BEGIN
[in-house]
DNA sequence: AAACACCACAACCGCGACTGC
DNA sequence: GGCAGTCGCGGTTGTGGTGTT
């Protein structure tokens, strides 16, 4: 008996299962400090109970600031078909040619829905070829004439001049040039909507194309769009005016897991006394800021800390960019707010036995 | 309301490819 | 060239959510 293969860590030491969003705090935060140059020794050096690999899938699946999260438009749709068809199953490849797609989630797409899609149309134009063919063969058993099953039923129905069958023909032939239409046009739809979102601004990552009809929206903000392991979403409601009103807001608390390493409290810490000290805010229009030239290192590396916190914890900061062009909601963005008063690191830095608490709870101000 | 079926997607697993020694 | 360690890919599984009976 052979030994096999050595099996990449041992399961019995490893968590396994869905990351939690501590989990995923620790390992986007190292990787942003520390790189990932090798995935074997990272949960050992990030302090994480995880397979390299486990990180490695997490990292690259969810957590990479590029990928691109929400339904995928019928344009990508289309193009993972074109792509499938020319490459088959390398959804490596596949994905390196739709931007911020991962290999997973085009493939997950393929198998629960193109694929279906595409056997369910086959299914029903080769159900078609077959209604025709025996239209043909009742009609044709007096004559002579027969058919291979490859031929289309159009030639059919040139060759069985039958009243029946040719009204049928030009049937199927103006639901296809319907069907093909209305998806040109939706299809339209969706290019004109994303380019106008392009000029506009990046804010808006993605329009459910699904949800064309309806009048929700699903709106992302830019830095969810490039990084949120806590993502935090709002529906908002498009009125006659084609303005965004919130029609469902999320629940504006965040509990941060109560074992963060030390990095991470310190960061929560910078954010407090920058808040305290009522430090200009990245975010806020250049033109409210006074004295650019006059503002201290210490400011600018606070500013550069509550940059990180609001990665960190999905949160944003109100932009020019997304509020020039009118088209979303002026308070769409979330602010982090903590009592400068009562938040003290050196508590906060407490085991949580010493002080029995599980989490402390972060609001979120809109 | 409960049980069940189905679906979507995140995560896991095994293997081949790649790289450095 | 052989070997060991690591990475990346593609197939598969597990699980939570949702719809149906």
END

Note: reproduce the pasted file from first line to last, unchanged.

[in-house]
DNA sequence: AAACACCACAACCGCGACTGC
DNA sequence: GGCAGTCGCGGTTGTGGTGTT
């Protein structure tokens, strides 16, 4: 008996299962400090109970600031078909040619829905070829004439001049040039909507194309769009005016897991006394800021800390960019707010036995 | 309301490819 | 060239959510 293969860590030491969003705090935060140059020794050096690999899938699946999260438009749709068809199953490849797609989630797409899609149309134009063919063969058993099953039923129905069958023909032939239409046009739809979102601004990552009809929206903000392991979403409601009103807001608390390493409290810490000290805010229009030239290192590396916190914890900061062009909601963005008063690191830095608490709870101000 | 079926997607697993020694 | 360690890919599984009976 052979030994096999050595099996990449041992399961019995490893968590396994869905990351939690501590989990995923620790390992986007190292990787942003520390790189990932090798995935074997990272949960050992990030302090994480995880397979390299486990990180490695997490990292690259969810957590990479590029990928691109929400339904995928019928344009990508289309193009993972074109792509499938020319490459088959390398959804490596596949994905390196739709931007911020991962290999997973085009493939997950393929198998629960193109694929279906595409056997369910086959299914029903080769159900078609077959209604025709025996239209043909009742009609044709007096004559002579027969058919291979490859031929289309159009030639059919040139060759069985039958009243029946040719009204049928030009049937199927103006639901296809319907069907093909209305998806040109939706299809339209969706290019004109994303380019106008392009000029506009990046804010808006993605329009459910699904949800064309309806009048929700699903709106992302830019830095969810490039990084949120806590993502935090709002529906908002498009009125006659084609303005965004919130029609469902999320629940504006965040509990941060109560074992963060030390990095991470310190960061929560910078954010407090920058808040305290009522430090200009990245975010806020250049033109409210006074004295650019006059503002201290210490400011600018606070500013550069509550940059990180609001990665960190999905949160944003109100932009020019997304509020020039009118088209979303002026308070769409979330602010982090903590009592400068009562938040003290050196508590906060407490085991949580010493002080029995599980989490402390972060609001979120809109 | 409960049980069940189905679906979507995140995560896991095994293997081949790649790289450095 | 052989070997060991690591990475990346593609197939598969597990699980939570949702719809149906």